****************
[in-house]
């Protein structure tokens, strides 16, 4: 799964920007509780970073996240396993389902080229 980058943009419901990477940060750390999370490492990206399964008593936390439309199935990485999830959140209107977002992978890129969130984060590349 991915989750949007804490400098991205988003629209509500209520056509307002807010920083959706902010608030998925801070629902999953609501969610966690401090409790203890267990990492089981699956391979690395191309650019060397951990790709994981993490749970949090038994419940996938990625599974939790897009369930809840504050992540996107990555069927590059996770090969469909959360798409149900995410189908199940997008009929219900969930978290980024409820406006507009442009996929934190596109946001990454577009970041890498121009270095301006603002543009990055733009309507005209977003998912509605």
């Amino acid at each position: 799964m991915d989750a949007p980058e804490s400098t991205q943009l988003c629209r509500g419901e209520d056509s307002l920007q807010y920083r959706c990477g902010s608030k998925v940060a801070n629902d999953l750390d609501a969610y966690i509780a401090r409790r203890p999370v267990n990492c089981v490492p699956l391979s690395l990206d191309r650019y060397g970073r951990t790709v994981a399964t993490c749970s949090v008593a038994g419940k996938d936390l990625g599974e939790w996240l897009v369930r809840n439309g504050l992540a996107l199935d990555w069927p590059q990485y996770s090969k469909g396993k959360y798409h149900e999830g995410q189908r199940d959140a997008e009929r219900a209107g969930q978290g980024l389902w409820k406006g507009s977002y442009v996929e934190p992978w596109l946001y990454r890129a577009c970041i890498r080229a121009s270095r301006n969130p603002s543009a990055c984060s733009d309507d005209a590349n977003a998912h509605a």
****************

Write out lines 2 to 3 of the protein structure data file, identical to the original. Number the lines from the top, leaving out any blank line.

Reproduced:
């Protein structure tokens, strides 16, 4: 799964920007509780970073996240396993389902080229 980058943009419901990477940060750390999370490492990206399964008593936390439309199935990485999830959140209107977002992978890129969130984060590349 991915989750949007804490400098991205988003629209509500209520056509307002807010920083959706902010608030998925801070629902999953609501969610966690401090409790203890267990990492089981699956391979690395191309650019060397951990790709994981993490749970949090038994419940996938990625599974939790897009369930809840504050992540996107990555069927590059996770090969469909959360798409149900995410189908199940997008009929219900969930978290980024409820406006507009442009996929934190596109946001990454577009970041890498121009270095301006603002543009990055733009309507005209977003998912509605």
């Amino acid at each position: 799964m991915d989750a949007p980058e804490s400098t991205q943009l988003c629209r509500g419901e209520d056509s307002l920007q807010y920083r959706c990477g902010s608030k998925v940060a801070n629902d999953l750390d609501a969610y966690i509780a401090r409790r203890p999370v267990n990492c089981v490492p699956l391979s690395l990206d191309r650019y060397g970073r951990t790709v994981a399964t993490c749970s949090v008593a038994g419940k996938d936390l990625g599974e939790w996240l897009v369930r809840n439309g504050l992540a996107l199935d990555w069927p590059q990485y996770s090969k469909g396993k959360y798409h149900e999830g995410q189908r199940d959140a997008e009929r219900a209107g969930q978290g980024l389902w409820k406006g507009s977002y442009v996929e934190p992978w596109l946001y990454r890129a577009c970041i890498r080229a121009s270095r301006n969130p603002s543009a990055c984060s733009d309507d005209a590349n977003a998912h509605a």